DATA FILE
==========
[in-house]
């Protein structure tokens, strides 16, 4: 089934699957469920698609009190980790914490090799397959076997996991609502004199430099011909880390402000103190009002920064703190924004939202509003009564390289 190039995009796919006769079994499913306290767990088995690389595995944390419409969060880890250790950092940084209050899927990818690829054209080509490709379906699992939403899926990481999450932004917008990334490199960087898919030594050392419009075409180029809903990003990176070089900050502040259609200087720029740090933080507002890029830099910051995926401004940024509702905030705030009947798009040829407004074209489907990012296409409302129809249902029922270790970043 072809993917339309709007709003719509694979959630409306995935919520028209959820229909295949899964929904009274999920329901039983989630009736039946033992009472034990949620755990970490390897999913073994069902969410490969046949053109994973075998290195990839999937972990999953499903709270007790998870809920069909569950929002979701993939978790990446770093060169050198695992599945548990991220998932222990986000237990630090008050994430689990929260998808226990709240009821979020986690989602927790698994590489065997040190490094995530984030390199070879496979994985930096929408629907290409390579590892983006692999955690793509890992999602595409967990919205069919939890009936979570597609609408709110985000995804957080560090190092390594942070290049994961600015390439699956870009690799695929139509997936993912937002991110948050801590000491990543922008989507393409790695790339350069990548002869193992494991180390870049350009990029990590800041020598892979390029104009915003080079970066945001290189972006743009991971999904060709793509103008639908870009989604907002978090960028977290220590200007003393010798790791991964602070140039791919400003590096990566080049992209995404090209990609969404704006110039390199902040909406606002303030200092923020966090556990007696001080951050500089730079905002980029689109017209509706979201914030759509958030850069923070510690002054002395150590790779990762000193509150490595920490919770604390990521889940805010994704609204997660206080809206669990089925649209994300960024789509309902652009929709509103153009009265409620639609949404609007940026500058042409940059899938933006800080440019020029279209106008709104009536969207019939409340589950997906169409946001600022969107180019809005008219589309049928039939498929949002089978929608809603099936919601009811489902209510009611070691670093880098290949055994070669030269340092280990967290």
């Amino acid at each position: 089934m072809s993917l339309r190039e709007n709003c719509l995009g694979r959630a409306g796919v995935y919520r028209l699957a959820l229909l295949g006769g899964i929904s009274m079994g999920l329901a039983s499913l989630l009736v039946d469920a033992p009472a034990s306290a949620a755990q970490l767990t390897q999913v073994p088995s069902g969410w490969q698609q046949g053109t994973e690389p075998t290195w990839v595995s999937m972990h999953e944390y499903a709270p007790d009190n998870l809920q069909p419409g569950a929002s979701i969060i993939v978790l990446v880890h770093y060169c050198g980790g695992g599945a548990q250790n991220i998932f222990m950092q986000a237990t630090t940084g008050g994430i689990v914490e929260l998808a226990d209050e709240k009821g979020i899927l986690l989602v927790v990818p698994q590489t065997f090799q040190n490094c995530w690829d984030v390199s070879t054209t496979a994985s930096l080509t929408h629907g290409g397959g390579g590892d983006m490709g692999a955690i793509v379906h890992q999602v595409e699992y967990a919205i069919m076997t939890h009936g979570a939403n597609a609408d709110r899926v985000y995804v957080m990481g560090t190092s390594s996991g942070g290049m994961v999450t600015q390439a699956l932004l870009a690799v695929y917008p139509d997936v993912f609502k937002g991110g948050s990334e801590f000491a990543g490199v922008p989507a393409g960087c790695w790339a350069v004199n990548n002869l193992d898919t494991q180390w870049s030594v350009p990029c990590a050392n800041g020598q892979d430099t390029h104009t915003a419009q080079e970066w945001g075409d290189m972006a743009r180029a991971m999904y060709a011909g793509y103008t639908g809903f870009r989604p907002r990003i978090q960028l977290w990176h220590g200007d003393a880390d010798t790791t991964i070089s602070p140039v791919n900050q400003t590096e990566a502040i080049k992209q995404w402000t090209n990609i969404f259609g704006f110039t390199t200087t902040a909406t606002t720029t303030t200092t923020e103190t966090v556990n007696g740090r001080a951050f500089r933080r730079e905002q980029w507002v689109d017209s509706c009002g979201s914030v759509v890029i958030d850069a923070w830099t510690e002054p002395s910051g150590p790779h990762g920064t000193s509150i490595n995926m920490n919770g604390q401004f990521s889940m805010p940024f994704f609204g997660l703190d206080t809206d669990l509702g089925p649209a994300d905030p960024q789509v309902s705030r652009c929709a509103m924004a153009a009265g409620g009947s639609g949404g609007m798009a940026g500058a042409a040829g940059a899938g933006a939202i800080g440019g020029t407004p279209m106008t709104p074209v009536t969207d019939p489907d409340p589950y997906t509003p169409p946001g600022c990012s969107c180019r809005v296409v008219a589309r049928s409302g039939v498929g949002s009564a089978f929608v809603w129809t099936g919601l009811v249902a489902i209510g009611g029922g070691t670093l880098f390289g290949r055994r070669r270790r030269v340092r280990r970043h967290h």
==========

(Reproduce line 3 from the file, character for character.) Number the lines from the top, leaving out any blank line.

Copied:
């Amino acid at each position: 089934m072809s993917l339309r190039e709007n709003c719509l995009g694979r959630a409306g796919v995935y919520r028209l699957a959820l229909l295949g006769g899964i929904s009274m079994g999920l329901a039983s499913l989630l009736v039946d469920a033992p009472a034990s306290a949620a755990q970490l767990t390897q999913v073994p088995s069902g969410w490969q698609q046949g053109t994973e690389p075998t290195w990839v595995s999937m972990h999953e944390y499903a709270p007790d009190n998870l809920q069909p419409g569950a929002s979701i969060i993939v978790l990446v880890h770093y060169c050198g980790g695992g599945a548990q250790n991220i998932f222990m950092q986000a237990t630090t940084g008050g994430i689990v914490e929260l998808a226990d209050e709240k009821g979020i899927l986690l989602v927790v990818p698994q590489t065997f090799q040190n490094c995530w690829d984030v390199s070879t054209t496979a994985s930096l080509t929408h629907g290409g397959g390579g590892d983006m490709g692999a955690i793509v379906h890992q999602v595409e699992y967990a919205i069919m076997t939890h009936g979570a939403n597609a609408d709110r899926v985000y995804v957080m990481g560090t190092s390594s996991g942070g290049m994961v999450t600015q390439a699956l932004l870009a690799v695929y917008p139509d997936v993912f609502k937002g991110g948050s990334e801590f000491a990543g490199v922008p989507a393409g960087c790695w790339a350069v004199n990548n002869l193992d898919t494991q180390w870049s030594v350009p990029c990590a050392n800041g020598q892979d430099t390029h104009t915003a419009q080079e970066w945001g075409d290189m972006a743009r180029a991971m999904y060709a011909g793509y103008t639908g809903f870009r989604p907002r990003i978090q960028l977290w990176h220590g200007d003393a880390d010798t790791t991964i070089s602070p140039v791919n900050q400003t590096e990566a502040i080049k992209q995404w402000t090209n990609i969404f259609g704006f110039t390199t200087t902040a909406t606002t720029t303030t200092t923020e103190t966090v556990n007696g740090r001080a951050f500089r933080r730079e905002q980029w507002v689109d017209s509706c009002g979201s914030v759509v890029i958030d850069a923070w830099t510690e002054p002395s910051g150590p790779h990762g920064t000193s509150i490595n995926m920490n919770g604390q401004f990521s889940m805010p940024f994704f609204g997660l703190d206080t809206d669990l509702g089925p649209a994300d905030p960024q789509v309902s705030r652009c929709a509103m924004a153009a009265g409620g009947s639609g949404g609007m798009a940026g500058a042409a040829g940059a899938g933006a939202i800080g440019g020029t407004p279209m106008t709104p074209v009536t969207d019939p489907d409340p589950y997906t509003p169409p946001g600022c990012s969107c180019r809005v296409v008219a589309r049928s409302g039939v498929g949002s009564a089978f929608v809603w129809t099936g919601l009811v249902a489902i209510g009611g029922g070691t670093l880098f390289g290949r055994r070669r270790r030269v340092r280990r970043h967290h």